Your negotiators also reported to the NEC that pay reform is obviously the more significant and bigger prize than a minimal increase in 2017-18. Even prior to TR, pay reform was recognised by all sides as being an issue that would need to be addressed. Shadow negotiations about what this would involve began in late 2015. We were working jointly to build an informed business case for the Treasury, as NPS/MoJ said they recognised the scale of the investment needed, as well as the wider contractual consequences for CRCs. Good progress was being made up to December 2016 when the first SOP failures diverted the NPS pay team towards full- time crisis management.
This was formally acknowledged as a failing by NPS management and in mid-2017, Mr Spurr publicly stated that addressing probation pay reform was a top priority for his department, even ahead of prison pay reform. He also appointed additional staff to lead on this work with us. Some further shadow negotiations took place and again these were positive and productive. In October 2017, we were told a business case had been submitted. However, alarmingly, we were also told that Mr Spurr had now said, because this was such a priority, funding had been found within the HMPPS/MoJ budget for probation reform and therefore all they were asking the Treasury for was permission to spend the money they have set aside.
At December’s Trade Union Engagement Meeting, Mr Beecroft also explained the extraordinary mess the NPS has generated for itself around paying Market Forces Supplements. These are targeted recruitment and retention payments aimed at specific sites. New starters are recruited at a higher starting salary. Existing staff doing the same work in the same places then have their salaries uplifted to avoid leapfrogging, undermining morale and retention issues cancelling out any gains.
We have been told that Beecroft this requires the HMPPS getting separate permissions to pay MFS to new starters and to existing staff. Napo are still exploring if this is the case elsewhere in the civil service as it isn’t an issue we’ve seen imposed before. We are also still exploring if this was a breach of contract, although it appears that when MFS payments were originally agreed with unions, the requirement to uplift existing staff salaries was not necessarily contractually secured.
This is why we issued the joint circular with UNISON last week asking impacted staff in MFS sites to raise grievances where necessary. Click here to access it.
Meanwhile CRCs are becoming concerned about the lack of progress in the NPS pay reform talks as well, as the weaknesses in the current model are impacting upon their own ability to reward staff and manage recruitment and retention difficulties.
No CRCs have yet sought to formally open up negotiations for unilateral reform of pay structures – because they can’t afford this and will want to respond to the NPS reforms. However, the pressures are mounting, especially in areas like London and the South-East and some northern cities where recruitment and retention is also proving to be very difficult. Competition from the NPS already exists but is being contained by the NPS insisting staff transferring have to start on their band minima (except potentially in MFS sites) but there is anecdotal evidence of more staff opting to work for agencies because of perceived reduced pressure and greater flexibility.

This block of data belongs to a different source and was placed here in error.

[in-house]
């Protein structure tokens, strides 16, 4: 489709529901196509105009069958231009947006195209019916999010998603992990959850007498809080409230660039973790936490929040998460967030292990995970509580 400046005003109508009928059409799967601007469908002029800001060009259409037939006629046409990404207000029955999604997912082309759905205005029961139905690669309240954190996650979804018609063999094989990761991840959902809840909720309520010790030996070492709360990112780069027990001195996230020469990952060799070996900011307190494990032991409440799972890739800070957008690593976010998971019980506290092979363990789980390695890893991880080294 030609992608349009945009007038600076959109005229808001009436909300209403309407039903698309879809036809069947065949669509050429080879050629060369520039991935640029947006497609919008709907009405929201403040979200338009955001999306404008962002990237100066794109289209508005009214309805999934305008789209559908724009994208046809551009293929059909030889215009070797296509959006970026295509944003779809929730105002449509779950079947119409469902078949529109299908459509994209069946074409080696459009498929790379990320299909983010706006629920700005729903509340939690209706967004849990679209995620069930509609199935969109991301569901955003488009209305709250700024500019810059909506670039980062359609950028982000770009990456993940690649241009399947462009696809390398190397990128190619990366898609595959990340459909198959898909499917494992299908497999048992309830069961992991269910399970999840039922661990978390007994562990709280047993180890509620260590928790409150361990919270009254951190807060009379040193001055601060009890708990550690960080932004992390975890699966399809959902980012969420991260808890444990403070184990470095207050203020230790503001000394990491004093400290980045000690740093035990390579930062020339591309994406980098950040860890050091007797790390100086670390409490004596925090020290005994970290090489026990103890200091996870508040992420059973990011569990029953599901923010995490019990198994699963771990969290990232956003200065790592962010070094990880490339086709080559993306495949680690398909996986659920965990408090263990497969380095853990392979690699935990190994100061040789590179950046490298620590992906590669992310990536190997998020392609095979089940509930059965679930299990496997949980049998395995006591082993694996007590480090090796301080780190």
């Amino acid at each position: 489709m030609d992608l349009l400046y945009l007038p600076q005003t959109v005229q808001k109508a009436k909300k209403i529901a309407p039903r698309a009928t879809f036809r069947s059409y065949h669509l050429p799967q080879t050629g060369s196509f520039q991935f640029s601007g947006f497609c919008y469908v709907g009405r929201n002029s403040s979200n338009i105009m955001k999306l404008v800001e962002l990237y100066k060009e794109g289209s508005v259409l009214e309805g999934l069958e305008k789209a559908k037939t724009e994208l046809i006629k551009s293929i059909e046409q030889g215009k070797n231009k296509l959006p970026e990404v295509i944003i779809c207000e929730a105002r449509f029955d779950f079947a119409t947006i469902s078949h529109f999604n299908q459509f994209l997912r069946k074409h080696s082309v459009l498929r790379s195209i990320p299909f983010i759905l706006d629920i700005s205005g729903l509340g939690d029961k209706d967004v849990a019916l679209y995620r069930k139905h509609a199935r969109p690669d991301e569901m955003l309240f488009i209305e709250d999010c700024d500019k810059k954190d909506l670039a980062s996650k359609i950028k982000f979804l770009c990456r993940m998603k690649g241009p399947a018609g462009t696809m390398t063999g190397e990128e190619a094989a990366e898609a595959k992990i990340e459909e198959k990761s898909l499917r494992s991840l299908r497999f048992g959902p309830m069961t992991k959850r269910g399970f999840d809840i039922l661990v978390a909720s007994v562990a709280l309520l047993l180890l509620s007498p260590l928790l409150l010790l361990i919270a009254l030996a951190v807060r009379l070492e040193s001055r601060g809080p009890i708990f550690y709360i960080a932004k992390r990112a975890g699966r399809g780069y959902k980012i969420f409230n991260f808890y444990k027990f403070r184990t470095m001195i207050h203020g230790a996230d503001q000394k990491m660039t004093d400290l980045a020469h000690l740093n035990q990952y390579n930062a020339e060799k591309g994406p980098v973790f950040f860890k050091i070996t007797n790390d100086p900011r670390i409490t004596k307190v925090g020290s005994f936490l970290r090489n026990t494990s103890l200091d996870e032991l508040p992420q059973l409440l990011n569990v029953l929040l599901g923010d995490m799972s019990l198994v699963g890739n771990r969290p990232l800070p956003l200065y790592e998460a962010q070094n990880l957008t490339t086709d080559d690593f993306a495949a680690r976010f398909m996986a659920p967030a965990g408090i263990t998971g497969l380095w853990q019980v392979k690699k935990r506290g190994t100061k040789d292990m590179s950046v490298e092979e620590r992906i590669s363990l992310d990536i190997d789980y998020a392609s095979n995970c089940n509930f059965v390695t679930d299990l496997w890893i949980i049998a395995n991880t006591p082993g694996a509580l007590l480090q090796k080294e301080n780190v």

As we have told the Minister there are evident risks of indirect age discrimination built into the probation pay model. These arguably should have been obvious when the model was agreed with only 1% annual progression contractually guaranteed. This deal was done just before I joined Napo but It is assumed all parties gambled that the 3-4% annual progression promise would be kept. This was before the austerity policies imposed by the Coalition government kicked in during 2010
If negotiations are stalled for a prolonged period then these equalities risks grow and become more expensive to resolve – putting further pressure on the validity of a business case submitted back in 2017 and already strained as inflation rises. The unions will need to decide at what point we should attack focussing on equal pay.
The NEC considered a range of campaigning options, and as I said earlier these will be covered in more detail shortly, but broadly here is the direction of travel.
The first proposal is to hold some joint activity (a pay protest day but not industrial action) with the other unions in late April/early May. This would be built around a consultation around a lack of confidence in the NPS senior management to deliver pay reform and involve encouraging members to visit/contact MP’s and invite them to their workplaces. This would then be followed by a day to ‘celebrate Probation’ before the end of the summer recess, which would include a parliamentary lobby and a focus on the need for pay reform.
Another possibility is to hold an indicative ballot to test the water for industrial action given that we have two live AGM motions directing us down this path if necessary
Then there is the question on how and when we move the equality arguments to the centre of the dispute.
Meanwhile we are in discussions with UNISON and GMB SCOOP to explore the formulation of a joint pay claim with the aim of submitting this to all employers.
The NEC also agreed to make resources available in support of these activities and that these will of course be monitored by the NEC Finance sub-Committee.
There is so much going on at the moment so I intend to bring you more news on other important NEC decisions and various parliamentary activities in next weeks blog post. Also look out for a Campaign Special bulletin which is also work in progress. Meanwhile, I hope that all of our members working in the NPS, CRC’s, Probation Service Northern Ireland and Cafcass as well as their families have a restful and enjoyable Easter holiday.